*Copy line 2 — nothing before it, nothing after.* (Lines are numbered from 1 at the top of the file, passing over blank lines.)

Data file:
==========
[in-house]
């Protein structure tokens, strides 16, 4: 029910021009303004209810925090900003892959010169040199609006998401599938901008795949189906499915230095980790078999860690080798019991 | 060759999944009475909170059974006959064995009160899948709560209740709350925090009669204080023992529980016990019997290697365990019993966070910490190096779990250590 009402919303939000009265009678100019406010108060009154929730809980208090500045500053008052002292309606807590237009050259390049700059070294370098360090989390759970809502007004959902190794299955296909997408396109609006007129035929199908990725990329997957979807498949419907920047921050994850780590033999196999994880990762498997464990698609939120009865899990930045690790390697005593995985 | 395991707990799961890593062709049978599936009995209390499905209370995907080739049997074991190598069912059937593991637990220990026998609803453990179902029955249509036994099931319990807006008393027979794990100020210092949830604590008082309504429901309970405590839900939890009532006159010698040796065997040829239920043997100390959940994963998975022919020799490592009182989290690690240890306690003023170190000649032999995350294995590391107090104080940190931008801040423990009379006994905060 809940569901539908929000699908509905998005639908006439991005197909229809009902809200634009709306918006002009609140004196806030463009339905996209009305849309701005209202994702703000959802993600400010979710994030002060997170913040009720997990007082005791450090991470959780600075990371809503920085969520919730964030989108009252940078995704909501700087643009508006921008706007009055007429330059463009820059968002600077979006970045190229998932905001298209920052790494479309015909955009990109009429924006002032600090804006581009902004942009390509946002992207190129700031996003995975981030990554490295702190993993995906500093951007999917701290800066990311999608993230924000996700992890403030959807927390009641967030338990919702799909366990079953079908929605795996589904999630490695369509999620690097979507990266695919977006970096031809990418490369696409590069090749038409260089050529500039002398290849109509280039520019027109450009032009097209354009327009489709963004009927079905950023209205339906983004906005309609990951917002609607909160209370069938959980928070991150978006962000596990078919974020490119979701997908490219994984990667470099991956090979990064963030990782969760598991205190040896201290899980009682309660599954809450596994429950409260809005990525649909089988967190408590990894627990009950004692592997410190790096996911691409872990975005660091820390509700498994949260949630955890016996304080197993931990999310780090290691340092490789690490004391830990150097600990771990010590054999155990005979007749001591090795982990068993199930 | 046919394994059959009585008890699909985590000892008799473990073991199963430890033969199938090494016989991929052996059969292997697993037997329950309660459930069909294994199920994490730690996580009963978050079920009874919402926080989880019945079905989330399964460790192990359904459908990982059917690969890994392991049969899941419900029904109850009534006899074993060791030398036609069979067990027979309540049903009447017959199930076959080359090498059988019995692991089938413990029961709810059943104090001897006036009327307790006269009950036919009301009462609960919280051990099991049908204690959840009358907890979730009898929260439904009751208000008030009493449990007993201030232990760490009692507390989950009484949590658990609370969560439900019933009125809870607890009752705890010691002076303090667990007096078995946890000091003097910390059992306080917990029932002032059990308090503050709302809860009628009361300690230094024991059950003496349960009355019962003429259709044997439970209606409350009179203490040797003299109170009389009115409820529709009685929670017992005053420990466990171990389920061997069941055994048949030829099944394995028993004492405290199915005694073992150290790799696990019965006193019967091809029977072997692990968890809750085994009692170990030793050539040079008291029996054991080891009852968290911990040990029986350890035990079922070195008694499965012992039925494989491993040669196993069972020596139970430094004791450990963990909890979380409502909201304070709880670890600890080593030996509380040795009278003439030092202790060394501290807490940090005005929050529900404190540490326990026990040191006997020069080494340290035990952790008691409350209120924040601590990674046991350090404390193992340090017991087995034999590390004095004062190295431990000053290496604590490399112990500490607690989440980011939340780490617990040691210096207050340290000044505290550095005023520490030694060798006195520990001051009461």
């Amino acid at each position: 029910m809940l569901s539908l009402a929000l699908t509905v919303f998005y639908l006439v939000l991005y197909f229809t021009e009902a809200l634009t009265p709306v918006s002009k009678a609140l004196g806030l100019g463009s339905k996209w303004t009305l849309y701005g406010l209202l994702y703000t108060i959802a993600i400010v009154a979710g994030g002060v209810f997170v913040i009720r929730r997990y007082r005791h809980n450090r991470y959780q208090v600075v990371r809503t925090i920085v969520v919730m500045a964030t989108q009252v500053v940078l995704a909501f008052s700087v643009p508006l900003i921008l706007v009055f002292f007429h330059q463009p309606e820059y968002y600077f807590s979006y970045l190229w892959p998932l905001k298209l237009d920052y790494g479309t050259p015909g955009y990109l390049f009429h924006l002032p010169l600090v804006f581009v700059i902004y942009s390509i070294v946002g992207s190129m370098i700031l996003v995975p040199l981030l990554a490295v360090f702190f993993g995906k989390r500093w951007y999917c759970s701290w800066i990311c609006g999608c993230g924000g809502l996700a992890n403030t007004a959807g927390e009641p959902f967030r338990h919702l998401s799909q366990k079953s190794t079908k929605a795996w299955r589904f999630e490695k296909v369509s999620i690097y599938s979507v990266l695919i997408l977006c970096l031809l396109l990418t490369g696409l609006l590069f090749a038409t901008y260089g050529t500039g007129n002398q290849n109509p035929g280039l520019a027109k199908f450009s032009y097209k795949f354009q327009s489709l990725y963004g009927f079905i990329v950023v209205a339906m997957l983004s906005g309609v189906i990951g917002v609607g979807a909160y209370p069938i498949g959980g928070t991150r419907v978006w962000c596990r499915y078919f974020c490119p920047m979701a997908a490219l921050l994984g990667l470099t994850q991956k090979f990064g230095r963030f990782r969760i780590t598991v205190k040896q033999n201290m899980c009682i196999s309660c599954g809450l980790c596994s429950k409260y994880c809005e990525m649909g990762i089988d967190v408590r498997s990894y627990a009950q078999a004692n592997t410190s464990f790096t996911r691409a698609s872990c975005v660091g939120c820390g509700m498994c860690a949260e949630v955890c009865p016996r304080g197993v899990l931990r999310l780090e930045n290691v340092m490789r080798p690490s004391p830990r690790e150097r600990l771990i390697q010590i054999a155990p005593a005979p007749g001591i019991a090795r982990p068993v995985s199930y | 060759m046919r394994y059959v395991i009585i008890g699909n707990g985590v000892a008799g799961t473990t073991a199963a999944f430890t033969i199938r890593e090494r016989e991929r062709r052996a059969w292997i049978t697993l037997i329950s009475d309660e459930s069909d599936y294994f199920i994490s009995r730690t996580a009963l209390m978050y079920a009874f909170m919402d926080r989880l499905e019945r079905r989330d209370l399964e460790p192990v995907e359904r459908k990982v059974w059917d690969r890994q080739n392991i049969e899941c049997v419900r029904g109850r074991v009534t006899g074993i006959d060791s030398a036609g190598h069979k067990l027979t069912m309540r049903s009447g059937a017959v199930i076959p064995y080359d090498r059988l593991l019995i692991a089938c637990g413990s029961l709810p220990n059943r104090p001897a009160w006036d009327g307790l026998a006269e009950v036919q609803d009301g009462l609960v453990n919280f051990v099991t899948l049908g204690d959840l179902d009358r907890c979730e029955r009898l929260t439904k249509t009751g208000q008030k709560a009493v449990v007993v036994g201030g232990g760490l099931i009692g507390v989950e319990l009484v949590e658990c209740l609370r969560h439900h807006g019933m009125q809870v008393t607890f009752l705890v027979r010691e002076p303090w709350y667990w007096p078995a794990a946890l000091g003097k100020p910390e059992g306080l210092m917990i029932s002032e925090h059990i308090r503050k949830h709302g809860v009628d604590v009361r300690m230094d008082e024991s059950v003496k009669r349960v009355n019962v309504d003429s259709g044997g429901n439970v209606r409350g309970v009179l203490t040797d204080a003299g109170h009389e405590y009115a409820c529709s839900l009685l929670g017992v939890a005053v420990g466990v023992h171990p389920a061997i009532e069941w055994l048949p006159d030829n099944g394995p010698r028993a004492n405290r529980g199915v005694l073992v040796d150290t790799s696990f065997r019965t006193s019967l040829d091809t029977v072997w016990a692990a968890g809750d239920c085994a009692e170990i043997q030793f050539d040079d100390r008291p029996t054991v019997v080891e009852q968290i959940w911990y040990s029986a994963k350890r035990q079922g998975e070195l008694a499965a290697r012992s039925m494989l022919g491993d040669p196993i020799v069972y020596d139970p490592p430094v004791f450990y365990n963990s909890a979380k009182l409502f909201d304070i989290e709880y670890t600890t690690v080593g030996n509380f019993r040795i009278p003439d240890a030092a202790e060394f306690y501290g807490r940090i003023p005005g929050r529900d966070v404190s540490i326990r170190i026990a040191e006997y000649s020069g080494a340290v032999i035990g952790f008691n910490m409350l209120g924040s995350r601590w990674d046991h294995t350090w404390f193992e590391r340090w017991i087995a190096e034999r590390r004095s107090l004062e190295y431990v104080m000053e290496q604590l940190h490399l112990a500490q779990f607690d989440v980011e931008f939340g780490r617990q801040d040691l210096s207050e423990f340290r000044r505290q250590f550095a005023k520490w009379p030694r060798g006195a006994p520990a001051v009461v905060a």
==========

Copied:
């Protein structure tokens, strides 16, 4: 029910021009303004209810925090900003892959010169040199609006998401599938901008795949189906499915230095980790078999860690080798019991 | 060759999944009475909170059974006959064995009160899948709560209740709350925090009669204080023992529980016990019997290697365990019993966070910490190096779990250590 009402919303939000009265009678100019406010108060009154929730809980208090500045500053008052002292309606807590237009050259390049700059070294370098360090989390759970809502007004959902190794299955296909997408396109609006007129035929199908990725990329997957979807498949419907920047921050994850780590033999196999994880990762498997464990698609939120009865899990930045690790390697005593995985 | 395991707990799961890593062709049978599936009995209390499905209370995907080739049997074991190598069912059937593991637990220990026998609803453990179902029955249509036994099931319990807006008393027979794990100020210092949830604590008082309504429901309970405590839900939890009532006159010698040796065997040829239920043997100390959940994963998975022919020799490592009182989290690690240890306690003023170190000649032999995350294995590391107090104080940190931008801040423990009379006994905060 809940569901539908929000699908509905998005639908006439991005197909229809009902809200634009709306918006002009609140004196806030463009339905996209009305849309701005209202994702703000959802993600400010979710994030002060997170913040009720997990007082005791450090991470959780600075990371809503920085969520919730964030989108009252940078995704909501700087643009508006921008706007009055007429330059463009820059968002600077979006970045190229998932905001298209920052790494479309015909955009990109009429924006002032600090804006581009902004942009390509946002992207190129700031996003995975981030990554490295702190993993995906500093951007999917701290800066990311999608993230924000996700992890403030959807927390009641967030338990919702799909366990079953079908929605795996589904999630490695369509999620690097979507990266695919977006970096031809990418490369696409590069090749038409260089050529500039002398290849109509280039520019027109450009032009097209354009327009489709963004009927079905950023209205339906983004906005309609990951917002609607909160209370069938959980928070991150978006962000596990078919974020490119979701997908490219994984990667470099991956090979990064963030990782969760598991205190040896201290899980009682309660599954809450596994429950409260809005990525649909089988967190408590990894627990009950004692592997410190790096996911691409872990975005660091820390509700498994949260949630955890016996304080197993931990999310780090290691340092490789690490004391830990150097600990771990010590054999155990005979007749001591090795982990068993199930 | 046919394994059959009585008890699909985590000892008799473990073991199963430890033969199938090494016989991929052996059969292997697993037997329950309660459930069909294994199920994490730690996580009963978050079920009874919402926080989880019945079905989330399964460790192990359904459908990982059917690969890994392991049969899941419900029904109850009534006899074993060791030398036609069979067990027979309540049903009447017959199930076959080359090498059988019995692991089938413990029961709810059943104090001897006036009327307790006269009950036919009301009462609960919280051990099991049908204690959840009358907890979730009898929260439904009751208000008030009493449990007993201030232990760490009692507390989950009484949590658990609370969560439900019933009125809870607890009752705890010691002076303090667990007096078995946890000091003097910390059992306080917990029932002032059990308090503050709302809860009628009361300690230094024991059950003496349960009355019962003429259709044997439970209606409350009179203490040797003299109170009389009115409820529709009685929670017992005053420990466990171990389920061997069941055994048949030829099944394995028993004492405290199915005694073992150290790799696990019965006193019967091809029977072997692990968890809750085994009692170990030793050539040079008291029996054991080891009852968290911990040990029986350890035990079922070195008694499965012992039925494989491993040669196993069972020596139970430094004791450990963990909890979380409502909201304070709880670890600890080593030996509380040795009278003439030092202790060394501290807490940090005005929050529900404190540490326990026990040191006997020069080494340290035990952790008691409350209120924040601590990674046991350090404390193992340090017991087995034999590390004095004062190295431990000053290496604590490399112990500490607690989440980011939340780490617990040691210096207050340290000044505290550095005023520490030694060798006195520990001051009461």